Obstruction Pass, San Juan Islands, WA 9–10 Jan 2021


Jan 10, 2009
Seattle WA
[Cross-posted at alexsidles.com]

The weather forecast for the weekend was grim. A low-pressure system was on its way toward us across the ocean, bringing increasingly powerful southeast winds to the inland waters. Windspeeds in the San Juans were forecast at 20–30 knots, with gusts to 40—too strong for this conservative kayaker.

Experience has taught me that the islands themselves can provide shelter from southerly windstorms. During southerly winds, the interior waters bounded by San Juan and Lopez Islands to the south and Orcas Island to the north experience winds only half as strong as those along the outer coastlines or the north–south channels. (During northerly winds, however, Orcas Island’s East Sound can sometimes channel and amplify the wind.)

Sure enough, the route from Deer Harbor to Obstruction Pass was protected from the worst of it. In fact, conditions were so calm I stopped to explore Victim Island and Blind Island along the way.

00 Route map.jpg

00 Route map. Tides run in opposite directions on the west and east ends of the route, but less than two knots in most places.

In accordance with best practices for January kayaking in the San Juans, I took the ferry to Orcas Island the night before and car-camped at Moran State Park. Peeking out from between the trees of the forest, the midnight stars were shining with the intense, white radiance they only exhibit during winter.

In search of a more sweeping view than I could find from within the forest, I walked onto a floating dock that extended far onto Cascade Lake. The lake was so still and black the stars reflected on the water as brightly as they shone in the sky. Balanced on the very edge of the dock, with mirror-image constellations blazing in the darkness beneath my feet and above my head, I felt as if I was hurtling naked through space.

State Parks had hung a chain across the dock to obstruct pedestrian passage, with a sign that said, “Closed for the winter.” Usually, I make a sincere effort to comply with land use and environmental regulations, even if I sometimes get it wrong. Tonight, however, unfortunately for the well-meaning park rangers, I had been reading Edward Abbey during the ferry ride to Orcas Island, so I ignored their little sign and went flying among the stars.

01 Launch at Deer Harbor Marina.JPG

01 Launch at Deer Harbor Marina. I know you are supposed to pay to park here, but there are no posted instructions as to how much, and never anyone around to ask.

02 Kayaking the Wasp Islands.JPG

02 Kayaking the Wasp Islands. As I have observed on previous occasions, the Wasp Islands are the most “San Juans” part of the San Juan Islands.

03 Kayaking Pole Pass.JPG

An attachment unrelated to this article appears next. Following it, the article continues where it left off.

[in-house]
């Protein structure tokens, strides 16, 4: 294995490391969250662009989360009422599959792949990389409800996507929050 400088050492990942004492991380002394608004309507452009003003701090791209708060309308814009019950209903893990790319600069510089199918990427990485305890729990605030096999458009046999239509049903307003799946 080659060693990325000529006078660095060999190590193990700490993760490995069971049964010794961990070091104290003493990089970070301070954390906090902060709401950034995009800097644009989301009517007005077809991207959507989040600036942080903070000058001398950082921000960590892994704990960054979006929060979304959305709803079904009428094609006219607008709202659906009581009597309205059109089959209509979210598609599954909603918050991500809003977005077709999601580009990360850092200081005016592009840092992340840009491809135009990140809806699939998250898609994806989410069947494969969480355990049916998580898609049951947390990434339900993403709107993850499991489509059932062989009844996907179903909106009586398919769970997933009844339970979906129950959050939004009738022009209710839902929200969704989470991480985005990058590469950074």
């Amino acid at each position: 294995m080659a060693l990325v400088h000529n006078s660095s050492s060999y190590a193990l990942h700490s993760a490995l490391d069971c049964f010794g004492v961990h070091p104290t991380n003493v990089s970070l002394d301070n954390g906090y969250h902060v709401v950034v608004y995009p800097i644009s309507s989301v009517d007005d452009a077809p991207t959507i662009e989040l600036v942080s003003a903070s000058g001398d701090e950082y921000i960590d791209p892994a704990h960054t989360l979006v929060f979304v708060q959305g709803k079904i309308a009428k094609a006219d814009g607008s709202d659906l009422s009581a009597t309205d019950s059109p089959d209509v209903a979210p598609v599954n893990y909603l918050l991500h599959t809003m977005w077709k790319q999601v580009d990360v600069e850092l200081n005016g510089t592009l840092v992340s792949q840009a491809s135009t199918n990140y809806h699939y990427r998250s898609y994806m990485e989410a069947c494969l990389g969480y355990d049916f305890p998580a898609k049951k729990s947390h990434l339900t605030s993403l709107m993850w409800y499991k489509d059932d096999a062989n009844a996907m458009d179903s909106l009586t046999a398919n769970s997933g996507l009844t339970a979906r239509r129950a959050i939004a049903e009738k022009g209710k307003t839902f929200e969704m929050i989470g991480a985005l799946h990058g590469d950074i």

03 Kayaking Pole Pass. On foggy mornings, it feels as if a plesiosaurus or some other astonishing creature might emerge at any moment.

04 Pigeon guillemots in West Sound.JPG
04 Pigeon guillemots in West Sound, Orcas Island. Of the Big Fouralcids, I saw only guillemots and marbled murrelets on this trip—no rhinoceros auklets or common murres.

05 Kayaking to Victim Island.JPG

05 Kayaking to Victim Island. Camping is allowed on this BLM island. Landing is possible on rocky shelves on the north side.

06 Barrows goldeneyes at Blind Island.JPG

06 Barrow’s goldeneyes at Blind Island. Already in January, the males were performing mating displays.

Obstruction Pass State Park is accessible to vehicle-borne visitors by way of a half-mile interpretive trail. Even on a cold January afternoon, any number of couples and families wandered through, exploring the park’s pine forest and gravel beach. Fortunately, none but I dared camp overnight. At dawn the next morning, Douglas squirrels and song sparrows woke me with their calls.

07 Loading kayak at Obstruction Pass.JPG

07 Loading kayak at Obstruction Pass. I packed only the bow and stern hatches, not the large day hatch behind the cockpit—an exercise in preparation for longer trips in the future.

08 Frost Island seen from Obstruction Pass.JPG

08 Frost Island and Olympic Mountains seen from Obstruction Pass. A blanket of clouds makes the Washington landscape feel more intimate.

09 Paddling across East Sound.JPG

09 Paddling across East Sound. From left to right, Lopez, Shaw, and Orcas Islands.

Let the winter storms blow as they may, there is almost always somewhere calm and beautiful a kayaker can tuck himself away, with birds and trees and clouds for company. The waterways in the heart of the San Juans proved to be just such a place for me.


[Cross-posted at alexsidles.com]